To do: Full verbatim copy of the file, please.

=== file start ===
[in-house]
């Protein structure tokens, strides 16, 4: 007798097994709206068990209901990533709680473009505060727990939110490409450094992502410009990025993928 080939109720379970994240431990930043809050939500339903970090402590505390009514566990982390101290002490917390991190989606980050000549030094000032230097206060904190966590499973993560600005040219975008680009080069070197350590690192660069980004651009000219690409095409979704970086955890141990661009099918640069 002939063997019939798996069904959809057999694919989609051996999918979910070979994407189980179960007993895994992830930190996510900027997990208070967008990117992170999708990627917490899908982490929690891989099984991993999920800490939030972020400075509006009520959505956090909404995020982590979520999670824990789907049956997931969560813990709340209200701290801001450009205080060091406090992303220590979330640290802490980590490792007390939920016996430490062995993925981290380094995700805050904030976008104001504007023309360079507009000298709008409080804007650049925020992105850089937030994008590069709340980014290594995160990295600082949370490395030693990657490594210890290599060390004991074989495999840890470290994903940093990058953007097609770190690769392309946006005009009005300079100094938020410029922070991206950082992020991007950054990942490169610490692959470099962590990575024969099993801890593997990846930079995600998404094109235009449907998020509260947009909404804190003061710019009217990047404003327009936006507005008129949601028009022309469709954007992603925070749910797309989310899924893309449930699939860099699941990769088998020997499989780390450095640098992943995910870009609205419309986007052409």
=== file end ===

[in-house]
């Protein structure tokens, strides 16, 4: 007798097994709206068990209901990533709680473009505060727990939110490409450094992502410009990025993928 080939109720379970994240431990930043809050939500339903970090402590505390009514566990982390101290002490917390991190989606980050000549030094000032230097206060904190966590499973993560600005040219975008680009080069070197350590690192660069980004651009000219690409095409979704970086955890141990661009099918640069 002939063997019939798996069904959809057999694919989609051996999918979910070979994407189980179960007993895994992830930190996510900027997990208070967008990117992170999708990627917490899908982490929690891989099984991993999920800490939030972020400075509006009520959505956090909404995020982590979520999670824990789907049956997931969560813990709340209200701290801001450009205080060091406090992303220590979330640290802490980590490792007390939920016996430490062995993925981290380094995700805050904030976008104001504007023309360079507009000298709008409080804007650049925020992105850089937030994008590069709340980014290594995160990295600082949370490395030693990657490594210890290599060390004991074989495999840890470290994903940093990058953007097609770190690769392309946006005009009005300079100094938020410029922070991206950082992020991007950054990942490169610490692959470099962590990575024969099993801890593997990846930079995600998404094109235009449907998020509260947009909404804190003061710019009217990047404003327009936006507005008129949601028009022309469709954007992603925070749910797309989310899924893309449930699939860099699941990769088998020997499989780390450095640098992943995910870009609205419309986007052409």